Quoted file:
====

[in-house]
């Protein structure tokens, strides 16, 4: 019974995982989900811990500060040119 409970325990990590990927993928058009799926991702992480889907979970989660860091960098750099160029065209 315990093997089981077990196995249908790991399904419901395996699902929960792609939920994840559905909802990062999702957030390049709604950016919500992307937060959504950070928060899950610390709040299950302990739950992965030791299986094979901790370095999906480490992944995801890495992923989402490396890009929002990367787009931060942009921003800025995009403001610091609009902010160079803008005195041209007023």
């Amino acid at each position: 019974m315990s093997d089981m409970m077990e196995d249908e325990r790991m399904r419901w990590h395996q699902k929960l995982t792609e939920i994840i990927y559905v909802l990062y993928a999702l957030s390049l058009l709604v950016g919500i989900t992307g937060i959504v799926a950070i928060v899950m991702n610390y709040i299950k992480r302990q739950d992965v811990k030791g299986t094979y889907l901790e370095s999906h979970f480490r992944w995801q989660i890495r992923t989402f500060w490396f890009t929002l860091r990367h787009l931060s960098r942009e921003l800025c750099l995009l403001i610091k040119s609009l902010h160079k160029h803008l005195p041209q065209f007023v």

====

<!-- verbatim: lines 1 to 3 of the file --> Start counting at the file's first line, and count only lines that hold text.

[in-house]
């Protein structure tokens, strides 16, 4: 019974995982989900811990500060040119 409970325990990590990927993928058009799926991702992480889907979970989660860091960098750099160029065209 315990093997089981077990196995249908790991399904419901395996699902929960792609939920994840559905909802990062999702957030390049709604950016919500992307937060959504950070928060899950610390709040299950302990739950992965030791299986094979901790370095999906480490992944995801890495992923989402490396890009929002990367787009931060942009921003800025995009403001610091609009902010160079803008005195041209007023």
């Amino acid at each position: 019974m315990s093997d089981m409970m077990e196995d249908e325990r790991m399904r419901w990590h395996q699902k929960l995982t792609e939920i994840i990927y559905v909802l990062y993928a999702l957030s390049l058009l709604v950016g919500i989900t992307g937060i959504v799926a950070i928060v899950m991702n610390y709040i299950k992480r302990q739950d992965v811990k030791g299986t094979y889907l901790e370095s999906h979970f480490r992944w995801q989660i890495r992923t989402f500060w490396f890009t929002l860091r990367h787009l931060s960098r942009e921003l800025c750099l995009l403001i610091k040119s609009l902010h160079k160029h803008l005195p041209q065209f007023v």